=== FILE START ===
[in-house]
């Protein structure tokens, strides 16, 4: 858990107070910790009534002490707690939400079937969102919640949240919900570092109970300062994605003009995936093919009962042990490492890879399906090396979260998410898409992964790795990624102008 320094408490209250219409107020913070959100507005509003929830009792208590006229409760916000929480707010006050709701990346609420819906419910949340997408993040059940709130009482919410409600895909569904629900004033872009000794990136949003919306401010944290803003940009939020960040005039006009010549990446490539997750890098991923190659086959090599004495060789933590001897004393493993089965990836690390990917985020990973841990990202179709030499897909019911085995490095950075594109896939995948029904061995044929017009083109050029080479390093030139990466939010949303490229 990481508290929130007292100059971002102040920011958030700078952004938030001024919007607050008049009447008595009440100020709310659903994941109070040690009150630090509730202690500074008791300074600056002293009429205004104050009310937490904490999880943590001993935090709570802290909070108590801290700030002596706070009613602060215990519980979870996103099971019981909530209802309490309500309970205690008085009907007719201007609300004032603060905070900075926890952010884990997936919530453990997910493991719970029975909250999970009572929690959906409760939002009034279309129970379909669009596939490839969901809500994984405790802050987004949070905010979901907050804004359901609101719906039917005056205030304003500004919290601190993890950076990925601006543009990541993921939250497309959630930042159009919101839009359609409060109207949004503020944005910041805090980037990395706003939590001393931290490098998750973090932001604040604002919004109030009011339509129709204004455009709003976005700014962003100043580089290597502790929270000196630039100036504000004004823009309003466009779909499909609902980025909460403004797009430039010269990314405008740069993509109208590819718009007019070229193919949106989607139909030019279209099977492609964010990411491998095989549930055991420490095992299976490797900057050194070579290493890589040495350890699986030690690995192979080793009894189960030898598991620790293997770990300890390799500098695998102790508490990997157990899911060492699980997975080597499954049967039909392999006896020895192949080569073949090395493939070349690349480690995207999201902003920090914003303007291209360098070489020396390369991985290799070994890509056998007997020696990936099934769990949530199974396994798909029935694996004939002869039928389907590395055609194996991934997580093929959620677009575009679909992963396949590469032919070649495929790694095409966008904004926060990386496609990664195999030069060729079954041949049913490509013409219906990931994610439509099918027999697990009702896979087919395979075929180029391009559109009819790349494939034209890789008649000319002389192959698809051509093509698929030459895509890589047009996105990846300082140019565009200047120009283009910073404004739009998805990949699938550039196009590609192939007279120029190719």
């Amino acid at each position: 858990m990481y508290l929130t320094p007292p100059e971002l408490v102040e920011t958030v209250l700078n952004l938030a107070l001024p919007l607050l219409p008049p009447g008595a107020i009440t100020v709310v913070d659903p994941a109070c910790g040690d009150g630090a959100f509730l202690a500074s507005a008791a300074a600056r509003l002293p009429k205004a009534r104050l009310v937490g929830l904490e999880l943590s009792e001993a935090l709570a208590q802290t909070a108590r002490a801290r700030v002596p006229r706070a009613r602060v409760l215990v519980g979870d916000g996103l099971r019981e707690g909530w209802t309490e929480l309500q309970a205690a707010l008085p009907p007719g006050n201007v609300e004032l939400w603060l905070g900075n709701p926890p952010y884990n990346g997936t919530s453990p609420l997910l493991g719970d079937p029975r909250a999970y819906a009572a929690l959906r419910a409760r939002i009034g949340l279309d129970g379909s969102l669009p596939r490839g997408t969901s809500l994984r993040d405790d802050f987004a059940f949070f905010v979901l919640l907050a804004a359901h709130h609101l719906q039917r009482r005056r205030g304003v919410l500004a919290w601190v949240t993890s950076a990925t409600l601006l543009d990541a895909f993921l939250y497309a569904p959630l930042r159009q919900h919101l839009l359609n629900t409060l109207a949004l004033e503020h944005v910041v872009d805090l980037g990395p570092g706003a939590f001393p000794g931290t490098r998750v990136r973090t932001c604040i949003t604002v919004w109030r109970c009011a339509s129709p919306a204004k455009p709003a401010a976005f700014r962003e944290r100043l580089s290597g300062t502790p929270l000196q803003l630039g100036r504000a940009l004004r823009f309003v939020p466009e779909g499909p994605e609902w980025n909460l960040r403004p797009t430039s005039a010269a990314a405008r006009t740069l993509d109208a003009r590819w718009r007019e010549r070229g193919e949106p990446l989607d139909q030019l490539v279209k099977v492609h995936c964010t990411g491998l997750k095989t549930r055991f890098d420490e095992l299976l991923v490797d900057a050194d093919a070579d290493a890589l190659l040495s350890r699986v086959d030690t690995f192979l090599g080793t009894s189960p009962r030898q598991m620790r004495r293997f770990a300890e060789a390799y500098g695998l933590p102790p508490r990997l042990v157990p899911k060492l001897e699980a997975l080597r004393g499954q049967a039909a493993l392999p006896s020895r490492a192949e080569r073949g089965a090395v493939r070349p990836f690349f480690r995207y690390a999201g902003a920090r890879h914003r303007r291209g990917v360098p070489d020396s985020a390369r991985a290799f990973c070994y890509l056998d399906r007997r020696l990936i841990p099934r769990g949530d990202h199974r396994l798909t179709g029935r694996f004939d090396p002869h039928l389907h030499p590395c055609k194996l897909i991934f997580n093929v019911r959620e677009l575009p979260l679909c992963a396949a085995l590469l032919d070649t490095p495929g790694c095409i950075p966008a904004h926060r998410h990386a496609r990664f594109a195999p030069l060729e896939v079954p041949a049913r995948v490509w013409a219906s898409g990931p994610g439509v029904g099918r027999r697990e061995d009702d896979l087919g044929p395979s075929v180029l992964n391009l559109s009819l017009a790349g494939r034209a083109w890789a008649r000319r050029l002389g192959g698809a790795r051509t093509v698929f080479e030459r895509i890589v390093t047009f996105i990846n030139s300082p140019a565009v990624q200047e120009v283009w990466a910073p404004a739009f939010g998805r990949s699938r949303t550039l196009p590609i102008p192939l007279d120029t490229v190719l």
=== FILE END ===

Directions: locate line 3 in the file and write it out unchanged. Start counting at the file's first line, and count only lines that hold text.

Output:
């Amino acid at each position: 858990m990481y508290l929130t320094p007292p100059e971002l408490v102040e920011t958030v209250l700078n952004l938030a107070l001024p919007l607050l219409p008049p009447g008595a107020i009440t100020v709310v913070d659903p994941a109070c910790g040690d009150g630090a959100f509730l202690a500074s507005a008791a300074a600056r509003l002293p009429k205004a009534r104050l009310v937490g929830l904490e999880l943590s009792e001993a935090l709570a208590q802290t909070a108590r002490a801290r700030v002596p006229r706070a009613r602060v409760l215990v519980g979870d916000g996103l099971r019981e707690g909530w209802t309490e929480l309500q309970a205690a707010l008085p009907p007719g006050n201007v609300e004032l939400w603060l905070g900075n709701p926890p952010y884990n990346g997936t919530s453990p609420l997910l493991g719970d079937p029975r909250a999970y819906a009572a929690l959906r419910a409760r939002i009034g949340l279309d129970g379909s969102l669009p596939r490839g997408t969901s809500l994984r993040d405790d802050f987004a059940f949070f905010v979901l919640l907050a804004a359901h709130h609101l719906q039917r009482r005056r205030g304003v919410l500004a919290w601190v949240t993890s950076a990925t409600l601006l543009d990541a895909f993921l939250y497309a569904p959630l930042r159009q919900h919101l839009l359609n629900t409060l109207a949004l004033e503020h944005v910041v872009d805090l980037g990395p570092g706003a939590f001393p000794g931290t490098r998750v990136r973090t932001c604040i949003t604002v919004w109030r109970c009011a339509s129709p919306a204004k455009p709003a401010a976005f700014r962003e944290r100043l580089s290597g300062t502790p929270l000196q803003l630039g100036r504000a940009l004004r823009f309003v939020p466009e779909g499909p994605e609902w980025n909460l960040r403004p797009t430039s005039a010269a990314a405008r006009t740069l993509d109208a003009r590819w718009r007019e010549r070229g193919e949106p990446l989607d139909q030019l490539v279209k099977v492609h995936c964010t990411g491998l997750k095989t549930r055991f890098d420490e095992l299976l991923v490797d900057a050194d093919a070579d290493a890589l190659l040495s350890r699986v086959d030690t690995f192979l090599g080793t009894s189960p009962r030898q598991m620790r004495r293997f770990a300890e060789a390799y500098g695998l933590p102790p508490r990997l042990v157990p899911k060492l001897e699980a997975l080597r004393g499954q049967a039909a493993l392999p006896s020895r490492a192949e080569r073949g089965a090395v493939r070349p990836f690349f480690r995207y690390a999201g902003a920090r890879h914003r303007r291209g990917v360098p070489d020396s985020a390369r991985a290799f990973c070994y890509l056998d399906r007997r020696l990936i841990p099934r769990g949530d990202h199974r396994l798909t179709g029935r694996f004939d090396p002869h039928l389907h030499p590395c055609k194996l897909i991934f997580n093929v019911r959620e677009l575009p979260l679909c992963a396949a085995l590469l032919d070649t490095p495929g790694c095409i950075p966008a904004h926060r998410h990386a496609r990664f594109a195999p030069l060729e896939v079954p041949a049913r995948v490509w013409a219906s898409g990931p994610g439509v029904g099918r027999r697990e061995d009702d896979l087919g044929p395979s075929v180029l992964n391009l559109s009819l017009a790349g494939r034209a083109w890789a008649r000319r050029l002389g192959g698809a790795r051509t093509v698929f080479e030459r895509i890589v390093t047009f996105i990846n030139s300082p140019a565009v990624q200047e120009v283009w990466a910073p404004a739009f939010g998805r990949s699938r949303t550039l196009p590609i102008p192939l007279d120029t490229v190719l």